Summary: Israel, Rome, and we all think we have God figured out. God has in Christ done so much more; and when it looks as though the wrappings must be thrown away, there is more yet.
With all wisdom and insight he has made known to us the mystery of his will, according to his good pleasure that he set forth in Christ, as a plan for the fullness of time, to gather up all things in him, things in heaven and things on earth.
Every child ought to have at least one mystery package. At least one package whose contents cannot be figured out. Some things are hard to conceal; there’s not much you can do to disguise a football, and even less you can do to hide a bicycle. But there ought to be under every Christmas tree at least one mystery package, at least one thing that the recipient cannot figure out ahead of time. Most children find it just about impossible to wait for Christmas morning, and, in addition to that constant cajoling about an ever-earlier unwrapping time, they will snoop around the house, poke around under the tree, shake, rattle, and roll the packages, all to see if they can find out what’s they’re getting.
But I have news for the children this evening. I have news for you. We’re on to you! Moms and dads know what you are doing! And we do have a plan, a plan to go beyond all your little attempts to figure out what you’re getting. It’s called the mystery package.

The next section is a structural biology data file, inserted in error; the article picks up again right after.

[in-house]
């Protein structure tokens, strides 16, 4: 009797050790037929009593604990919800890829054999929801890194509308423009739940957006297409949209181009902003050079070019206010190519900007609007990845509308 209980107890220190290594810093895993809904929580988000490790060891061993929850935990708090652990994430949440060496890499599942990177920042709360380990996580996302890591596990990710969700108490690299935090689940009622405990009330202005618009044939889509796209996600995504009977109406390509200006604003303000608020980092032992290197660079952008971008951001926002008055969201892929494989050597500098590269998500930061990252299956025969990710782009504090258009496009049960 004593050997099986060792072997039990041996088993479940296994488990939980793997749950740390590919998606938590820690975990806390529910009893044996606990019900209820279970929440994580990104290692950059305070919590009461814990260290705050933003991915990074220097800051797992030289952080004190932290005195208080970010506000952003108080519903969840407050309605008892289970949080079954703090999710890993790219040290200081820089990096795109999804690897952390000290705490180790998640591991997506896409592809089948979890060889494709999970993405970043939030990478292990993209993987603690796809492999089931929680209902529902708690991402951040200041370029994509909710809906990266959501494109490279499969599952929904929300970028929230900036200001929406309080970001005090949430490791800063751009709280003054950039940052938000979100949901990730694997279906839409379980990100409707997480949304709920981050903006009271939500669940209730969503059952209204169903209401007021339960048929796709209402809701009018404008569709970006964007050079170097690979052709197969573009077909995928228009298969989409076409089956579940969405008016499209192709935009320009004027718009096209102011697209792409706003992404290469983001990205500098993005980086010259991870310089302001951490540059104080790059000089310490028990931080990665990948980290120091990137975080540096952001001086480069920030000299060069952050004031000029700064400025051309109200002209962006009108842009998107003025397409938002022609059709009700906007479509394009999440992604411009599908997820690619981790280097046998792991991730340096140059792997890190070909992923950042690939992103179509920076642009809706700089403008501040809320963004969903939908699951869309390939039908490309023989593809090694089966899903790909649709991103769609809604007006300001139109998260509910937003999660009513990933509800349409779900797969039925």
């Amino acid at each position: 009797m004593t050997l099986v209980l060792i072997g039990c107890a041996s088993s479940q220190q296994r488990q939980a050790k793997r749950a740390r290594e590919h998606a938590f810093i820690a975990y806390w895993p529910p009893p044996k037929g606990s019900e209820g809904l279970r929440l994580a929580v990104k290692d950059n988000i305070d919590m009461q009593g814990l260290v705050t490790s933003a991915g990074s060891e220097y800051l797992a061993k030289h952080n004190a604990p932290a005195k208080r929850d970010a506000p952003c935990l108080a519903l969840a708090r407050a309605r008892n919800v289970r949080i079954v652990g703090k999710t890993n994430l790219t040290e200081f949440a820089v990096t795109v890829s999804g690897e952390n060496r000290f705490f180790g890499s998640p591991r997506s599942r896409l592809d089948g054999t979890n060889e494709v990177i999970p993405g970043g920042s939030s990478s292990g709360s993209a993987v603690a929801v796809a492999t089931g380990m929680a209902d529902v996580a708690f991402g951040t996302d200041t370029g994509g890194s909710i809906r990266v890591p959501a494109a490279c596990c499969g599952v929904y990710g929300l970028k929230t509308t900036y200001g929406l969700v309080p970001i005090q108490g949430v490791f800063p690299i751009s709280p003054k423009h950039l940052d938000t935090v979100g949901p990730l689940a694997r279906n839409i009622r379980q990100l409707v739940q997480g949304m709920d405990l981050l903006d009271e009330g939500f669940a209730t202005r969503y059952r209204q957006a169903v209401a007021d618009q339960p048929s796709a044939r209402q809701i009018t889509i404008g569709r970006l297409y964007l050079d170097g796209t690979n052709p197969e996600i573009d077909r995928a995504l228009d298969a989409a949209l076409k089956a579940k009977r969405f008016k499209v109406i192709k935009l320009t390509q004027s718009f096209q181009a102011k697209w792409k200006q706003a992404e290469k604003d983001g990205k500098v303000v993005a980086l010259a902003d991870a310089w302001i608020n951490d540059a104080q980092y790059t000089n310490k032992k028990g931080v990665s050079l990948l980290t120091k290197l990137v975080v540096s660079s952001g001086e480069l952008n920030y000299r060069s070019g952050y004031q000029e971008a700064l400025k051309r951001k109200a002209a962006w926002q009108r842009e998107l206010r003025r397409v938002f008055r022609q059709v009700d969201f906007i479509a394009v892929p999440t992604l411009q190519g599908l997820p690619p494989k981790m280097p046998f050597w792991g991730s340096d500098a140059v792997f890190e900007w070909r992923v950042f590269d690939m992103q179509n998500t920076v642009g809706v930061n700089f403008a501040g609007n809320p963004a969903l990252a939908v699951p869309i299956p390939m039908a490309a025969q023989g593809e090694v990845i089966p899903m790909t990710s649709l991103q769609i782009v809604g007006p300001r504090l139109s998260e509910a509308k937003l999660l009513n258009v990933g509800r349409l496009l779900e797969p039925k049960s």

When my children were young, they did what I suspect a lot of children do. They dug around in closets and attics, in those out-of-the-way places in the house, where their mother had carefully tucked away the Christmas accumulation. Now she did make it a little challenging; not only did she put things in out-of-the-way places, she also wrapped them almost as soon as she bought them. She would wrap Bryan’s and Karen’s gifts and would just pencil, very lightly, in one corner, the initials “B” or “K”, until she could tag them properly. Well, B and K not only found the packages; and not only found out the B and K system, but also mastered the art of carefully opening one end or one corner of the package, so that they could see whether we had been good Santas. By the way, make no mistake, in our commercial culture, it is not only that Santa makes a list and checks it twice, trying to record who’s naughty and nice; it is also the consumers of Santa’s services who give him a performance evaluation at the end of the delivery season! So, anyway, the game went on: we would get and wrap and mark packages; Bryan and Karen would sniff them out, semi-unwrap them in order to find out what was coming, and then rewrap them. On Christmas morning, everything would go as scripted – handing out gifts, pretending surprise, joy and glee all around.
But – ah, we parents are smarter than you think – but, usually we had managed to keep back, in ultra-secret hiding, at least one mystery package for each child. At least one very special gift. Because, you see, we were on to you! We knew you snooped. We knew your curiosity overcame you. We knew you had opened and reclosed those packages; you cannot reposition Scotch tape without leaving a clue! We knew! We went along with the game! But we kept something back, for a real surprise. We kept a mystery package, the really good, special gift, so that we could, indeed, inspire joy and delight in your child souls on Christmas morning. Oh, you see, we didn’t get to be parents by being idiots, now, did we? A mystery package, to be opened and discovered only at the right time, on Christmas morning.